We are able to bring this new program to Tyler because of the support of so many of you.  Our elected officials, led by Senator Kevin Eltife, carried the day in the Legislature.  Major companies, led by Brookshire’s leaders Chairman Brad Brookshire and President Rick Rayford, provided significant support and brought other key parties to the table.  The same was true of our major hospital systems and the Tyler Chamber of Commerce, led by Tom Mullins.  And, it is very important to say that UT System—including former Chairman Gene Powell and Chancellor Francisco Cigarroa—went far beyond basic support for establishing this new pharmacy college in East Texas.  All of these supporters were solid, and sometimes fierce, advocates.  We thank one and all.

This is the site plan for the new college. The facility will be located next to the Robert R. Muntz Library.

This is the site plan for the new college. The facility will be located next to the Robert R. Muntz Library.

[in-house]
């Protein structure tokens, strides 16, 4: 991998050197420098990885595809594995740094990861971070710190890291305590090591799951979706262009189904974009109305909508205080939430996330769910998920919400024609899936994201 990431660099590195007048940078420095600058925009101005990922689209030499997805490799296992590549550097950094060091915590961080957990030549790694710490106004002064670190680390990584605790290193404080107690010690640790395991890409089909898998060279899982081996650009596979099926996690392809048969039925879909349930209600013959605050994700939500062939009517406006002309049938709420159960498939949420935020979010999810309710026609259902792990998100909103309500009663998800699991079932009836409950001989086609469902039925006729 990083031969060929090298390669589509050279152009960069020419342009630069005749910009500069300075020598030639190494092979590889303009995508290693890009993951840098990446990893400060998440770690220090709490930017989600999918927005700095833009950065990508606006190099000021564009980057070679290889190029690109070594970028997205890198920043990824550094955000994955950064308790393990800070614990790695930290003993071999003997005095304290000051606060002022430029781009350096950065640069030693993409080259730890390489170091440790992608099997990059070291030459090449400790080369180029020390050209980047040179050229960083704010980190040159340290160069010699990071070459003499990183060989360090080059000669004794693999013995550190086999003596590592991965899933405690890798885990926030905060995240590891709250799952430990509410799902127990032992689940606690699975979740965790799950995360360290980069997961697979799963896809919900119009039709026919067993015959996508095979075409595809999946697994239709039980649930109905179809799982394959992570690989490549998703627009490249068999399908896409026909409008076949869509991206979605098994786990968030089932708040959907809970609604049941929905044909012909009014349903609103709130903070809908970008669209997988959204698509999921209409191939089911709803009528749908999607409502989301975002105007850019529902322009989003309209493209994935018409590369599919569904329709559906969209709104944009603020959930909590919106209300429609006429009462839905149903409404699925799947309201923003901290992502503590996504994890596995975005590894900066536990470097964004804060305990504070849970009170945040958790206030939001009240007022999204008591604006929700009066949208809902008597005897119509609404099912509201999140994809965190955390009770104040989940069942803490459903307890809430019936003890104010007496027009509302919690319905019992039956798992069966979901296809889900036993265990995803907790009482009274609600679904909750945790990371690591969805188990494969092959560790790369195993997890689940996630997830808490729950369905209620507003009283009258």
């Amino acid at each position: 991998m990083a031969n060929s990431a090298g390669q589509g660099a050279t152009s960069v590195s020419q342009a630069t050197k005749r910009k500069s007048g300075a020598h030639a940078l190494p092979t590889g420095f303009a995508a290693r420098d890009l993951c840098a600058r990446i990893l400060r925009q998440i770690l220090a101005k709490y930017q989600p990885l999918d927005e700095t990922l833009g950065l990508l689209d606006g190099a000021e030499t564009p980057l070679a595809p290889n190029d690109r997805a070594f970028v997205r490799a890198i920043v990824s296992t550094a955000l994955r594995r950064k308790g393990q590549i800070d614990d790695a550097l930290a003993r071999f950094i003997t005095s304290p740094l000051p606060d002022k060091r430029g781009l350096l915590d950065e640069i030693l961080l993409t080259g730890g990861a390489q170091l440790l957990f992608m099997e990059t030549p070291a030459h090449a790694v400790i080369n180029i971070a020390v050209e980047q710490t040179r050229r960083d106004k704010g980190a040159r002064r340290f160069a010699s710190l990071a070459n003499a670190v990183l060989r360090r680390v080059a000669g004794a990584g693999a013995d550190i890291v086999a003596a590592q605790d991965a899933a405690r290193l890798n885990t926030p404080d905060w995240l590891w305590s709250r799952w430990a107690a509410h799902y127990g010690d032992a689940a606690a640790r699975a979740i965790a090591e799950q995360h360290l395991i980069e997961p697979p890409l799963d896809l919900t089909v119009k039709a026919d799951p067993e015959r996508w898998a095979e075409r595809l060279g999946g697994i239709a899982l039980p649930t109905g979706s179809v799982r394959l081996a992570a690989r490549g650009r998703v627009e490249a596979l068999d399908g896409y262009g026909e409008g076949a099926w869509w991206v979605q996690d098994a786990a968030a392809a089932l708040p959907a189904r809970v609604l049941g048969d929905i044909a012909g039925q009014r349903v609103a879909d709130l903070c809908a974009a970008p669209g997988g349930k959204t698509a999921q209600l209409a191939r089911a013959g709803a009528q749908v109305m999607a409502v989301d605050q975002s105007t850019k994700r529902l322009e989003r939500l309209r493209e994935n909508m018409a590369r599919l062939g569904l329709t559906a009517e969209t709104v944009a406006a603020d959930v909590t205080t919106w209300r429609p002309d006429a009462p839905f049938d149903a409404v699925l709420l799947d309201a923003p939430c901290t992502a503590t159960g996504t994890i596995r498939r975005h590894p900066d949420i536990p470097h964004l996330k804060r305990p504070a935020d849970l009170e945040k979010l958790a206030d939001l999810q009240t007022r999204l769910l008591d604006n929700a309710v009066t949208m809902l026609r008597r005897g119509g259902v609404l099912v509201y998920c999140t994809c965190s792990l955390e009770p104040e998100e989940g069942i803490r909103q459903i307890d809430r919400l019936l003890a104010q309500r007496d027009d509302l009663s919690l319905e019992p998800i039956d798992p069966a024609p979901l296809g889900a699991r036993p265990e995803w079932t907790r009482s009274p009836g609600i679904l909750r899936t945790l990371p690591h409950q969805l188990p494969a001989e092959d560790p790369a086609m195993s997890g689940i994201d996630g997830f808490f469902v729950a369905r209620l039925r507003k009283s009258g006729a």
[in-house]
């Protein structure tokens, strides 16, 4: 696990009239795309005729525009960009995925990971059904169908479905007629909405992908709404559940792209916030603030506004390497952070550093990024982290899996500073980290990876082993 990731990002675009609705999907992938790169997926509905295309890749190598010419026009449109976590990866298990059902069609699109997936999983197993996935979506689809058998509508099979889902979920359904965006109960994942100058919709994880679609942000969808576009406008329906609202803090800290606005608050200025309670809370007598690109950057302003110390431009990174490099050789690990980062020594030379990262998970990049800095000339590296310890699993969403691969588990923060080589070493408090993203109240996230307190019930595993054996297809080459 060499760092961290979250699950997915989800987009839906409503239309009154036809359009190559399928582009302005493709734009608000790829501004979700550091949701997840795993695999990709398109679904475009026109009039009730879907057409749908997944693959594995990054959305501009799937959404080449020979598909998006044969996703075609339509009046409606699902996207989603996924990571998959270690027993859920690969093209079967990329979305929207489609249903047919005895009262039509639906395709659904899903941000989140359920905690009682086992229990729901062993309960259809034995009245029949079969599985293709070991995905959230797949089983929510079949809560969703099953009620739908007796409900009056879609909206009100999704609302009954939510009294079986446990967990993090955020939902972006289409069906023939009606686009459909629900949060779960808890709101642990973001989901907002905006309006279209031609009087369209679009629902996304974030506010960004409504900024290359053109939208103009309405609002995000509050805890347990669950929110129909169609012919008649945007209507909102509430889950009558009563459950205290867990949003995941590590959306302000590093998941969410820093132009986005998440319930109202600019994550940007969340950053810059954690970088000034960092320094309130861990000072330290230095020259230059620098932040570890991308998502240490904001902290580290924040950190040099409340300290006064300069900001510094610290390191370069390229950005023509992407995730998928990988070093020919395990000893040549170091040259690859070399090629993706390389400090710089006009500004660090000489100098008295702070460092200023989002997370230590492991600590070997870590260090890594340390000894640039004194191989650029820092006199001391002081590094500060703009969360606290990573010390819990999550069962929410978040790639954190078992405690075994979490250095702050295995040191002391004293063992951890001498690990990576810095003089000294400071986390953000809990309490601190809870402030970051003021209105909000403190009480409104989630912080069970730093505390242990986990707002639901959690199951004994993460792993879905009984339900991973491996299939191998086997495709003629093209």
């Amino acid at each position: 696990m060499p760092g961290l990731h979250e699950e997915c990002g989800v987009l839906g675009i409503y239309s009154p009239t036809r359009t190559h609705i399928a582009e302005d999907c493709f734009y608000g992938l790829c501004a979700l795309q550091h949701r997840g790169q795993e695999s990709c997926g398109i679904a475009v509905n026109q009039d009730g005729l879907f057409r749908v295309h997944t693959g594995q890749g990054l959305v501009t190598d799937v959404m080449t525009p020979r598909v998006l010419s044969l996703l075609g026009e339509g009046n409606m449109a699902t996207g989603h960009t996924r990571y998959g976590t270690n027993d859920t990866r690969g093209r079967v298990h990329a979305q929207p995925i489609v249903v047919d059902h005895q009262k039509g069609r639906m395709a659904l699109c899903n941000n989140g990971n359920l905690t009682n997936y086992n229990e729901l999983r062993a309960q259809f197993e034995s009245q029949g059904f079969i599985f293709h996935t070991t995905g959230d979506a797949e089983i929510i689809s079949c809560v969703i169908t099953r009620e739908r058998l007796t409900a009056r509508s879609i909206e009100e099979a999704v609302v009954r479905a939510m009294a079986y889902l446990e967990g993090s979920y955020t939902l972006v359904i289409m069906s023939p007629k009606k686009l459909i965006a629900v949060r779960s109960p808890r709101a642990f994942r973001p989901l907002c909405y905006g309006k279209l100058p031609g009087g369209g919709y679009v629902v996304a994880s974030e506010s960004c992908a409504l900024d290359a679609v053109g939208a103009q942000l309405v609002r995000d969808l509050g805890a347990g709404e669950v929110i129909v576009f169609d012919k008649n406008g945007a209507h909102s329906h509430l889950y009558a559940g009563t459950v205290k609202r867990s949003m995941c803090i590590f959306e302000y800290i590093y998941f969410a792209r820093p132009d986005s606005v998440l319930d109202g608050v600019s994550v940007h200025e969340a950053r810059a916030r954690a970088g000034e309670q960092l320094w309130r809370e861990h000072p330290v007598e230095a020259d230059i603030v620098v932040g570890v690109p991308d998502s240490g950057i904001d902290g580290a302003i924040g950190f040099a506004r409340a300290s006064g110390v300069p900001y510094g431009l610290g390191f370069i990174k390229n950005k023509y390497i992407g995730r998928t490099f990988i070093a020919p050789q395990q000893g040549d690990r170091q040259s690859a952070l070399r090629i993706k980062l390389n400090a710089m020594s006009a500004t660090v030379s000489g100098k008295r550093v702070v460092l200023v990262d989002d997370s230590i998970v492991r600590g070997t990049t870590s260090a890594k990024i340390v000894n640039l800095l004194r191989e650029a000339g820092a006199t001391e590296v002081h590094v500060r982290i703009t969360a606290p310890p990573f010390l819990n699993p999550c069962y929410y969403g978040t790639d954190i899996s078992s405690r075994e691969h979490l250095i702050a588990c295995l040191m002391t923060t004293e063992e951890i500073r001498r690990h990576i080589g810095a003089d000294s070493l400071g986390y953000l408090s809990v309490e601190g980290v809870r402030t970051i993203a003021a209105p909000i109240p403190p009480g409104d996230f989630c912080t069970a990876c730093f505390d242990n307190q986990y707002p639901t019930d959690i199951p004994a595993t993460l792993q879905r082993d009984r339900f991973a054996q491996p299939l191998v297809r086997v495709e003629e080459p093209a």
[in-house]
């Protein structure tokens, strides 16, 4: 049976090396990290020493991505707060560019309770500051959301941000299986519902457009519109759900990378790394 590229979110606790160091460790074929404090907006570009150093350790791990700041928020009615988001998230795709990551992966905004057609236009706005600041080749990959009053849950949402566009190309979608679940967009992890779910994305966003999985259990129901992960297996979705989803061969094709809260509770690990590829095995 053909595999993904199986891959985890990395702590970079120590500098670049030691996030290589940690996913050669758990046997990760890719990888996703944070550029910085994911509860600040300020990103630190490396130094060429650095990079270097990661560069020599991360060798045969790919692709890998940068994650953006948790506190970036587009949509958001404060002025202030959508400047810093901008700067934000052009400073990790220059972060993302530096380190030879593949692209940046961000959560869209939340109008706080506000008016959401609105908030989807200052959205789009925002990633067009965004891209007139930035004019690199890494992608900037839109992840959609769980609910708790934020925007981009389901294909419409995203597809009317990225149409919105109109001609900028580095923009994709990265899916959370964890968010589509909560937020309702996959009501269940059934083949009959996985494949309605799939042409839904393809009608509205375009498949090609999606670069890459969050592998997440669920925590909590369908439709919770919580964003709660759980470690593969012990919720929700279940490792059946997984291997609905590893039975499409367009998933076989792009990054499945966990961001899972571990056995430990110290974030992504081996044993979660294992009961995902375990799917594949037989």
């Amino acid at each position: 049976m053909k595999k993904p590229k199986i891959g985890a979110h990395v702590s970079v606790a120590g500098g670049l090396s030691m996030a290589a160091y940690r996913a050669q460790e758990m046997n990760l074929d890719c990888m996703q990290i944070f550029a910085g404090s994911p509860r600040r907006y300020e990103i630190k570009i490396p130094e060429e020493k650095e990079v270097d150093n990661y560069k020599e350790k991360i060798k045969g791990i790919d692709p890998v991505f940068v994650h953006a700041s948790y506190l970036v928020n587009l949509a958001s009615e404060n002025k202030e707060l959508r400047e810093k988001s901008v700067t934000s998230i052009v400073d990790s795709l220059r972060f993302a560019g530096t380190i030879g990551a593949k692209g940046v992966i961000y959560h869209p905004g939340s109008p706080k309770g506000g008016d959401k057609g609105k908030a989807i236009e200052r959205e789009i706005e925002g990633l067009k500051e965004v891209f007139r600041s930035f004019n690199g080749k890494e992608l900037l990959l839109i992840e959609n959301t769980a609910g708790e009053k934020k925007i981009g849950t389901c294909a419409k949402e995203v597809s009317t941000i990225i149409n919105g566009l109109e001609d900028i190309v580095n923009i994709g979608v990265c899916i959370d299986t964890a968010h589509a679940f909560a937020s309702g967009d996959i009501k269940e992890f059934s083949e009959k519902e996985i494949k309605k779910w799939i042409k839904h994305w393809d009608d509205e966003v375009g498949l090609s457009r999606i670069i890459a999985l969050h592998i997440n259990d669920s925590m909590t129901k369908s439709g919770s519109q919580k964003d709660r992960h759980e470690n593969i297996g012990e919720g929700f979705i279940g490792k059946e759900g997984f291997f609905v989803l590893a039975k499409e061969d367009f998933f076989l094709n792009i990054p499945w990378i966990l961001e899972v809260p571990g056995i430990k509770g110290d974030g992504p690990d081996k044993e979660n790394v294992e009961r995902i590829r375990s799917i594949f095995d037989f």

With this project, we are bringing something to the community that will, in many important ways, positively affect UT Tyler and improve the quality of life in East Texas.

First, the Ben and Maytee Fisch College of Pharmacy is a partnership between UT Tyler and UT Health Northeast.  UT Tyler will work primarily on the instructional side, although its faculty and students will undertake research projects that contain a learning component.  UT Health Northeast will undertake major pharmaceutical research projects that involve sophisticated equipment and the special research capabilities of its faculty.  In addition to the treasured potential for developing new drugs, our pharmacy students will have the very valuable benefit of assisting the Tyler health science center in its research.